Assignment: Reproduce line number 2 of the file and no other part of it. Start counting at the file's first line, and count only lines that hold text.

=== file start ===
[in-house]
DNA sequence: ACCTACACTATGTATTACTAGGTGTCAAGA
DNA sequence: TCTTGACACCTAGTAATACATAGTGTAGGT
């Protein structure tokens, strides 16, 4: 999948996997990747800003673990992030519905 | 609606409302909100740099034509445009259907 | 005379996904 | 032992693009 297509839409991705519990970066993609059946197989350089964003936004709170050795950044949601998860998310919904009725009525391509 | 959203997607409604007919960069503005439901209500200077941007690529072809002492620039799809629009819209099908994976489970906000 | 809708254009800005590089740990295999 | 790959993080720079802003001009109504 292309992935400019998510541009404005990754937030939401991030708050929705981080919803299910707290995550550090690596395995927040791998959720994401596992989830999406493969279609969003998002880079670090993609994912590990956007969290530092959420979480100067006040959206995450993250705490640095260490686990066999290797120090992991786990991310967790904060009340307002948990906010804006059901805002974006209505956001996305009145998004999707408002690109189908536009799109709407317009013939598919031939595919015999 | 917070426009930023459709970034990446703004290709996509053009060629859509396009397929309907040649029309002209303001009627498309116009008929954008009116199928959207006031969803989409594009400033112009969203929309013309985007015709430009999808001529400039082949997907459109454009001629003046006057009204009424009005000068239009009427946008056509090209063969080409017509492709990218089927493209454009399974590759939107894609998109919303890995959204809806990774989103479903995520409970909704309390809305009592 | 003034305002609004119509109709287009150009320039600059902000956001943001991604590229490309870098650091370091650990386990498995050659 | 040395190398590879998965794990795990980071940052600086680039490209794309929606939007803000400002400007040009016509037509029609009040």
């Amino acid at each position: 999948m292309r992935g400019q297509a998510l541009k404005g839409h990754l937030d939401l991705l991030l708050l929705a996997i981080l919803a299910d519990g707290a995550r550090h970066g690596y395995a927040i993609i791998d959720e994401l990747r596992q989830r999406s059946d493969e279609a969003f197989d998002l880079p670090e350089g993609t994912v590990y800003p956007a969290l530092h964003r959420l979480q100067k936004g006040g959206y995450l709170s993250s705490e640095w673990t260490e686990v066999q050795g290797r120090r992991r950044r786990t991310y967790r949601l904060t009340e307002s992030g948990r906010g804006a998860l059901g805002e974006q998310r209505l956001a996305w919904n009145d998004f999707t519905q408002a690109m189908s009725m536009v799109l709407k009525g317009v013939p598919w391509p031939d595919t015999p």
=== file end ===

DNA sequence: ACCTACACTATGTATTACTAGGTGTCAAGA